The three Yemelyanenko brothers are the most famous athletes from the city. Ivan, the youngest brother, has won city and regional martial arts championships. Alexander is a multiple Russian champion and a European champion in martial sambo. The oldest brother, Fyodor, is the most successful with 13 world titles in mixed martial arts. Russian fans have dubbed him “The Last Emperor,” while the Americans have called him “The Baddest Man on the Planet.” Fyodor Yemelyanenko lives and trains in a former bomb shelter in Stary Oskol where he began his career.
Q: What are the benefits and challenges of working in Stary Oskol?
A: The plant was originally built as the most modern in the country. The introduction of what at the time was unique technology for the national metallurgical industry in a brand-new enterprise in a “non-metallurgical” region was not without difficulties. The fact that the plant is now working stably and developing, while remaining one of the leading Russian enterprises, shows that these difficulties were overcome.
Q: What role does the plant play in the life of the city?
A: Its significance for the city cannot be exaggerated. We team up with local authorities to develop the city and the region. Metalloinvest signed a social and economic partnership agreement with the regional government and the city administration in April of this year specifically to increase the effectiveness of development projects in Stary Oskol and the Belgorod region. The work that the plant and the holding do in the region is highly valued by the residents. We are trusted. Thirteen workers from the plant are members of the Stary Oskol city legislature. This helps to effectively realize the company and city’s social initiatives.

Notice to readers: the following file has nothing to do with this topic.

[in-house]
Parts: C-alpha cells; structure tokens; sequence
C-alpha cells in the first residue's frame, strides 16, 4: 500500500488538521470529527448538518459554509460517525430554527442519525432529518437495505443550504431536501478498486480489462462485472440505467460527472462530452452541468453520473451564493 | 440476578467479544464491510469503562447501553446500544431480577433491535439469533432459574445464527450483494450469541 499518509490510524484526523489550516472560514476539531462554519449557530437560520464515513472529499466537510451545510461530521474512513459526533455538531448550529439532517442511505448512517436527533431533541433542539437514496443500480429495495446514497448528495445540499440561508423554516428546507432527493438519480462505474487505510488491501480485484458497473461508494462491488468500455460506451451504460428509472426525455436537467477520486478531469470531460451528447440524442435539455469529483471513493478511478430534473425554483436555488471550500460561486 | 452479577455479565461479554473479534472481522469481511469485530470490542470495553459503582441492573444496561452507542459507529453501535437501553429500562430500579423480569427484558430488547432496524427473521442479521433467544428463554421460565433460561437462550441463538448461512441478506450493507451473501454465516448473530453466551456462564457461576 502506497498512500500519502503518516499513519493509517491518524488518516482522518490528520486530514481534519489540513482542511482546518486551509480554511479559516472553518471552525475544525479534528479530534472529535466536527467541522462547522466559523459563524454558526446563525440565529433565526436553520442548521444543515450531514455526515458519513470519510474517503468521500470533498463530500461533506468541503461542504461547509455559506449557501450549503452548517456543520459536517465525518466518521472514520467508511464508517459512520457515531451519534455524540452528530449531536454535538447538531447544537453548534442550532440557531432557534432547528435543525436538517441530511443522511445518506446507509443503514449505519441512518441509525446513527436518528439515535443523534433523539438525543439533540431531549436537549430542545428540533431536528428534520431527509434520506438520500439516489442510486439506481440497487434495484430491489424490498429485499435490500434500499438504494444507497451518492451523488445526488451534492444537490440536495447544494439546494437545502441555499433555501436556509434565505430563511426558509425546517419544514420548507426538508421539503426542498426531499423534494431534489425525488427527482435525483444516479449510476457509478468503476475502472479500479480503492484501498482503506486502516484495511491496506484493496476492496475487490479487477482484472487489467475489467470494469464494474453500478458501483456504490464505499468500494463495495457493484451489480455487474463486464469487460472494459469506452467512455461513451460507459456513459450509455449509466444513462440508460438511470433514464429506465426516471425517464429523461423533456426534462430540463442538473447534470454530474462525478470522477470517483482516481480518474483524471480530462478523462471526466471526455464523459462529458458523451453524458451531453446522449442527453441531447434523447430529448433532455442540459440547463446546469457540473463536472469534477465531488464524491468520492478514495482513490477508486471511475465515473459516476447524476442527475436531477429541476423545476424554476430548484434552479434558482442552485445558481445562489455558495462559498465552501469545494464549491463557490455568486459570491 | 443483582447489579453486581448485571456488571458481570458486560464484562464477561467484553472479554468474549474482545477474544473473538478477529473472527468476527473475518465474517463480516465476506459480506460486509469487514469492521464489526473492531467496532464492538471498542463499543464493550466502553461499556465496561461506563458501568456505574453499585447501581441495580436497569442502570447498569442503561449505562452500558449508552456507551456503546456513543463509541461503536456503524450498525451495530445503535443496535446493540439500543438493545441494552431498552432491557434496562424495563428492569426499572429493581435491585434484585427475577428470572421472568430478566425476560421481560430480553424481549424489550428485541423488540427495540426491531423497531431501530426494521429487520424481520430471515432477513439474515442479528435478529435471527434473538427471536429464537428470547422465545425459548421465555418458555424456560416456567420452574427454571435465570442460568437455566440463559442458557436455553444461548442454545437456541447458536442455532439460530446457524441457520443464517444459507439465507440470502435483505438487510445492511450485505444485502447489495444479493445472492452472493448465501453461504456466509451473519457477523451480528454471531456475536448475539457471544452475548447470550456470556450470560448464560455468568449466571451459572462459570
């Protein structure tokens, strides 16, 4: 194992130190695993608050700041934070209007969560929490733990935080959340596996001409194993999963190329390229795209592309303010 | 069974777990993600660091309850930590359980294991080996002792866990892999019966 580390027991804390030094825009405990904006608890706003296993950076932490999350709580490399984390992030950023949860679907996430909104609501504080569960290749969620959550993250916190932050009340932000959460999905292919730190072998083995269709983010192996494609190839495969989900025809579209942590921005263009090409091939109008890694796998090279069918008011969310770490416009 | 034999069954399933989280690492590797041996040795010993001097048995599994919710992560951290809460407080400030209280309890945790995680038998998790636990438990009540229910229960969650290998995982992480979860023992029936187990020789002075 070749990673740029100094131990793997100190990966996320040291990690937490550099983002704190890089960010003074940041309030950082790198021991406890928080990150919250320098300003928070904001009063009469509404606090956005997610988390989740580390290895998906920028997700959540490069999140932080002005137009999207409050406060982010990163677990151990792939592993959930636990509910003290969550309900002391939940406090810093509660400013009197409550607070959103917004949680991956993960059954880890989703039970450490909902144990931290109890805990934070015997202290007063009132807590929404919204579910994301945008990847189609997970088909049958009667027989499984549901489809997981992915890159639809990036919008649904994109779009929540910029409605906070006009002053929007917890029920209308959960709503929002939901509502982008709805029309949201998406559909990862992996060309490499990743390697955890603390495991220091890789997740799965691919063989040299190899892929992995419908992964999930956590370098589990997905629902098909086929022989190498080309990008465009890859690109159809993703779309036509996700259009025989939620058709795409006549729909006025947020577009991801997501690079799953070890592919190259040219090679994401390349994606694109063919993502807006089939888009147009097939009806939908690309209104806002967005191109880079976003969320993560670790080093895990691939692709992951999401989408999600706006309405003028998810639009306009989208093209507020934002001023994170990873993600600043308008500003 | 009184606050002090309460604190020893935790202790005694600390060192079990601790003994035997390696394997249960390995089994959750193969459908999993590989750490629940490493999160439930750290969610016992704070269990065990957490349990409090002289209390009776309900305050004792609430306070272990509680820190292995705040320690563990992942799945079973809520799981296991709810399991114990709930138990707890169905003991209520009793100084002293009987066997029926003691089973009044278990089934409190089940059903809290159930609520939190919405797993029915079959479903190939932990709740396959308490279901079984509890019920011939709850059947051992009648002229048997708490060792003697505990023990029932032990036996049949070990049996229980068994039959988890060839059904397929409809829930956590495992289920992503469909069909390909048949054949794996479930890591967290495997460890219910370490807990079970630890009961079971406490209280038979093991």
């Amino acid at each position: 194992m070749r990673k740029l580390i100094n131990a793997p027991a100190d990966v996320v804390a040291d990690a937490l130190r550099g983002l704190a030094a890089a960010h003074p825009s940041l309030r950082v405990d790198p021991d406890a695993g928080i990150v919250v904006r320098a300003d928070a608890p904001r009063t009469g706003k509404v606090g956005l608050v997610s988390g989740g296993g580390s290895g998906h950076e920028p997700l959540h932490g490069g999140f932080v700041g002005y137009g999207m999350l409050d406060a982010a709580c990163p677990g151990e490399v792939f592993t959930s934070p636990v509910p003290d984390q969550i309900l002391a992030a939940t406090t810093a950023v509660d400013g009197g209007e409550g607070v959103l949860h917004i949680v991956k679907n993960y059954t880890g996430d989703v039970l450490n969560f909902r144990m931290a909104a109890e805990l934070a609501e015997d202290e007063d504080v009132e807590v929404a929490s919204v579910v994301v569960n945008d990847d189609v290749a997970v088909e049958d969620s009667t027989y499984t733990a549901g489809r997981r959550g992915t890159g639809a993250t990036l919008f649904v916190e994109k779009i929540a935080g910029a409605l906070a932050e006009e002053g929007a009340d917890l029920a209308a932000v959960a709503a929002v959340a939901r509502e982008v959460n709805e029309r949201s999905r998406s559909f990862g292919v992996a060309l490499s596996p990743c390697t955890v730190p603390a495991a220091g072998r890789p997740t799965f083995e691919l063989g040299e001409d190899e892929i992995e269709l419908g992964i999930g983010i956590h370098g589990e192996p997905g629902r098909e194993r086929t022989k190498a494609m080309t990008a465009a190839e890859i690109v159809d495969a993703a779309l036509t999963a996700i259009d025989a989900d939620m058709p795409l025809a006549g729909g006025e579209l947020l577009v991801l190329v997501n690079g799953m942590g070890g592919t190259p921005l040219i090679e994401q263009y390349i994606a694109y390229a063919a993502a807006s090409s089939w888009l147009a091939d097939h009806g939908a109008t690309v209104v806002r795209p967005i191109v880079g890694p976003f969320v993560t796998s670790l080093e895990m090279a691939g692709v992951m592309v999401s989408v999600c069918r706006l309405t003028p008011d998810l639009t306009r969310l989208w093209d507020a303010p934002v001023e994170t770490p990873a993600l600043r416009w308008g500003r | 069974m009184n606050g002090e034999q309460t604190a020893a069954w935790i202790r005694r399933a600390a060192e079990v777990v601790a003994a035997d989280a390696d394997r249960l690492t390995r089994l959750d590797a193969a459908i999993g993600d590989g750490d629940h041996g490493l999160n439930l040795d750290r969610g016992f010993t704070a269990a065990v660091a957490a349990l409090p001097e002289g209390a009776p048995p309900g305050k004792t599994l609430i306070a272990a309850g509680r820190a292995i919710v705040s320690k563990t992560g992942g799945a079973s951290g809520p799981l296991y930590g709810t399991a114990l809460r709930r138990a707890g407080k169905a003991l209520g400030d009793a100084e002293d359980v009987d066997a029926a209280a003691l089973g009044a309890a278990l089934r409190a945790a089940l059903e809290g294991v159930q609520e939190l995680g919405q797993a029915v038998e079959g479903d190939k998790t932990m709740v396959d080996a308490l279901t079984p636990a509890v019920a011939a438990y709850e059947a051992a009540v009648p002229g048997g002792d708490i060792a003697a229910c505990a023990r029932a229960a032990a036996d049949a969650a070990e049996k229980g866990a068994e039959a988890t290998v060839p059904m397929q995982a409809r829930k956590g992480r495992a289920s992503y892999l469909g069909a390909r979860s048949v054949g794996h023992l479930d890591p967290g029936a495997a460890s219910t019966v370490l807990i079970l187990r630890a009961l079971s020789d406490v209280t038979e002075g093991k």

Q: How will the enterprise develop in the future?
A: Metalloinvest’s development program includes projects that will support the technical rearmament and modernization of the plant and the introduction of new technologies. The main aim of the enterprise’s modernization is to more than double its capacity to up to 3.85 million tons of steel per year. This will provide stable development for the enterprise and the region as a whole.
— Lena Smirnova
Alongside the gopniks and athletes, Stary Oskol might also have been home to one of the country’s most mysterious women. Art critics have pondered over the identity of the subject in Ivan Kramskoi’s “Portrait of an Unknown Woman” since he completed the painting in 1883. The painting now hangs in Moscow’s Tretyakov Gallery.
But a Stary Oskol resident who collects files on the city’s history says he knows the answer. According to him, the woman was a merchant’s daughter, her name was Nadezhda — and she lived in Stary Oskol.
So whether you are coming to or going from the city, make sure to look around for similarly haughty traits in the faces of passers-by. Perhaps you will be the one who finally solves the mystery.
What to see if you have two hours